Bellew causes biggest ever upset against man on one leg
EARLY on Saturday evening, a man who it transpired had played Herr Flick on 'Allo 'Allo! appeared on Pointless, but little did we know it wouldn't be the last washed-up actor to drag his leg in a comedy limp-fashion to appear that night.
With my hard-earned cash sent to Mr Murdoch, I settled down for the clash between David Haye and Tony Bellew not really knowing what to expect, other than four hours of long, drawn-out build-up, obviously.
Our guide on Sky was presenter Anna Woolhouse, who told us that "reality is real" and after "a bitter, spiteful build-up, David Haye and Tony Bellew will end the argument once and for all". My money is on them hugging like two courting teenagers at the end.
"This place is going to be ram-packed," suggested Johnny Nelson, which I think was a nod in the direction of our presenter, but many hours later it was time for the main event of the evening, Herr Flick vs Nerys Hughes.
One of those build-up clashes had featured Paulie Malignaggi, who turned up again to join Adam Smith and Carl Froch at ringside for commentary after getting a bit of a thumping and wearing a pair of shades.
"Sorry for your loss," said Smith as we wondered just how hard he had been hit, but thankfully he was still breathing as his words were drowned out by the theme from Z Cars and thousands of Scousers in the 02 Arena looked for somewhere to hide.
It was just big Everton fan Bellew's walk-on music, before Smith gave Haye a huge build-up.
"Cool, calm, ripped and ready, the sporting enigma that is David D Haye, he's long brought genuine electricity and high octane fuel to the boxing world," he said, but I was still trying to work out what the D stood for and couldn't provide a clean answer.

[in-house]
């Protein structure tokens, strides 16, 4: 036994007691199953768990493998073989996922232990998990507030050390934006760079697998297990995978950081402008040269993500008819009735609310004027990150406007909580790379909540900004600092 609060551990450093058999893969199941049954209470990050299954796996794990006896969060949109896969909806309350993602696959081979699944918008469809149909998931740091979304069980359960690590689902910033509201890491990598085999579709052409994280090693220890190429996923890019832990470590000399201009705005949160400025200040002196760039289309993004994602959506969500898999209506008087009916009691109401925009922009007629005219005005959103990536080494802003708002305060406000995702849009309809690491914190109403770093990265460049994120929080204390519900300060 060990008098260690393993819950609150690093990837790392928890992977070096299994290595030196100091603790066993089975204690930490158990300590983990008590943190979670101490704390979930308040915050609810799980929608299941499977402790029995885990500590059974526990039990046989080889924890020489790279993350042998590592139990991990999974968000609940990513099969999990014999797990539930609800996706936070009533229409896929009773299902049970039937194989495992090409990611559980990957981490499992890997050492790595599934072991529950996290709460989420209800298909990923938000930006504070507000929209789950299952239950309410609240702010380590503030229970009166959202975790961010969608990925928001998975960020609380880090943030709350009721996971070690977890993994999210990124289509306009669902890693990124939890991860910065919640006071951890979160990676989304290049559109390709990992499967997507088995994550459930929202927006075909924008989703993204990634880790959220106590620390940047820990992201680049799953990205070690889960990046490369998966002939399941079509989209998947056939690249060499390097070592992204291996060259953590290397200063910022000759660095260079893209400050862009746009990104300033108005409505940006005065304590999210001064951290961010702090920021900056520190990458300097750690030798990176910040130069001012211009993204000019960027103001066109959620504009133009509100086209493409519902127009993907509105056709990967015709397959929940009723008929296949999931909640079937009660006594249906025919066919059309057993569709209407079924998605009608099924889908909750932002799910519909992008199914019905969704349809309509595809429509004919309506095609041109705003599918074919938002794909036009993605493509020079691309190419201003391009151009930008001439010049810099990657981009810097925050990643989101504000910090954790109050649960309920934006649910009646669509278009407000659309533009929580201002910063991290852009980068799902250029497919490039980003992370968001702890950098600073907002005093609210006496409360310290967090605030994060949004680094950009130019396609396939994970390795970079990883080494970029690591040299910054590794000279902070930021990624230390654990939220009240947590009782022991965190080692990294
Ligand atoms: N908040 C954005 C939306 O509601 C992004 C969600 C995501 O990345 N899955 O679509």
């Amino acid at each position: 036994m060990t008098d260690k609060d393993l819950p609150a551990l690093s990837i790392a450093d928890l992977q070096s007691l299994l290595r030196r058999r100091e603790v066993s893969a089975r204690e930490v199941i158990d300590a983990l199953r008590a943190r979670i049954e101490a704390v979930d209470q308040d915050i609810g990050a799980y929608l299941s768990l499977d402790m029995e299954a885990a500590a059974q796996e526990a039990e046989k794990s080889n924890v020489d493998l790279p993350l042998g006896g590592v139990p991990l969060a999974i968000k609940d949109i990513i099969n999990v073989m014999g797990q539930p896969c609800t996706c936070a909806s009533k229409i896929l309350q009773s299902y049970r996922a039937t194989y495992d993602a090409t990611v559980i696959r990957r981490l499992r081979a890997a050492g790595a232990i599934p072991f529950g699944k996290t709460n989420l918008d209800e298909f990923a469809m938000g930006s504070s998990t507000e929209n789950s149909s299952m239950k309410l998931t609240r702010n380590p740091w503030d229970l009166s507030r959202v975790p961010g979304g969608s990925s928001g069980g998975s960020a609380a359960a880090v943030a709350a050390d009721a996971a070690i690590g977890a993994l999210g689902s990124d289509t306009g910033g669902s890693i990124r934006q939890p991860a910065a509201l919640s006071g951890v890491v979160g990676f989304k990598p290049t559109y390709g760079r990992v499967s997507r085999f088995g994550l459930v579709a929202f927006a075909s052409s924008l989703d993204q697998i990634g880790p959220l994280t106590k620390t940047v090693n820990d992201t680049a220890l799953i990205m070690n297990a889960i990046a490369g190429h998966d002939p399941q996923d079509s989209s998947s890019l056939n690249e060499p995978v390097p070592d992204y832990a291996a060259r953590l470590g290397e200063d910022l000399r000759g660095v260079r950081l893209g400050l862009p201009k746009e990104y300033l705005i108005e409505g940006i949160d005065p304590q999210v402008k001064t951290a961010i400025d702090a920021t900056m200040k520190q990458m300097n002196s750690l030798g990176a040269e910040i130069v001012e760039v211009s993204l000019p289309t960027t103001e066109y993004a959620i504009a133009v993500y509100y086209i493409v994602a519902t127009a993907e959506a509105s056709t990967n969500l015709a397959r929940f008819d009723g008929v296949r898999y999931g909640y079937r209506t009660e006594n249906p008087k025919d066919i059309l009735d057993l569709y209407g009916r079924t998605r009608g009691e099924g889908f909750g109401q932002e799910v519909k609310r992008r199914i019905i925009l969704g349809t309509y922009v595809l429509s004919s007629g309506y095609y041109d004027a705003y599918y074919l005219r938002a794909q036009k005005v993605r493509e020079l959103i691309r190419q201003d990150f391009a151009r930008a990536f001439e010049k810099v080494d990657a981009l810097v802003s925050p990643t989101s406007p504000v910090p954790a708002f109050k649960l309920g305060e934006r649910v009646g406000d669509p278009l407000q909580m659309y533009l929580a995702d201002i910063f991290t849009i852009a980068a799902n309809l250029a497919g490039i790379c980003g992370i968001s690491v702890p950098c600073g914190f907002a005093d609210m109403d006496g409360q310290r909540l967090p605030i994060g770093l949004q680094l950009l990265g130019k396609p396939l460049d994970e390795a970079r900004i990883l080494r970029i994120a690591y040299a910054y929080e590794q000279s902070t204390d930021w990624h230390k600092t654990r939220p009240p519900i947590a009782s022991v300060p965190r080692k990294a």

"Vicious verbals, the tensest of face-offs, even the odd stray punch and unacceptable comment, now the wall of noise comes from the crowd, now they have to rely on their fighting fists and ring craft towards glory and bragging rights," added Smith, or a bit of mad flailing about for a few rounds until one of them banjaxes their ankle.
It was D for Disaster for David D Haye, as he went all wobbly and started dragging his leg around and what followed, as Froch said, was "unprecedented, very extraordinary and fascinating to watch".
After five rounds of quite a big man not quite able to knock over a bigger one-legged man, Bellew finally managed it and the towel came in in the 11th round to end it.
"He is a new, massive star of British boxing, Tony Bellew, can you believe it? He was in the Rocky film, he won his World title at his beloved Goodison Park and now is the biggest upset ever," hinted Smith.
By now, Haye had got back onto his foot and it was all hugs, kisses and respect, and the D became Desperation as he begged for a rematch against a man who proclaimed himself "champion of the misfits".
"I'm a Scouser and Scousers just can't give in. I ain't scared of no man in the world, the only thing I fear is that woman back in the house, she's as crazy as me," said Bellew of his bride-to-be.
It's all very well beating a man with one leg, but you get the feeling when he got back to Liverpool, the words 'let's get ready to rumble' were running through his head as he chucked his holdall down in the hall.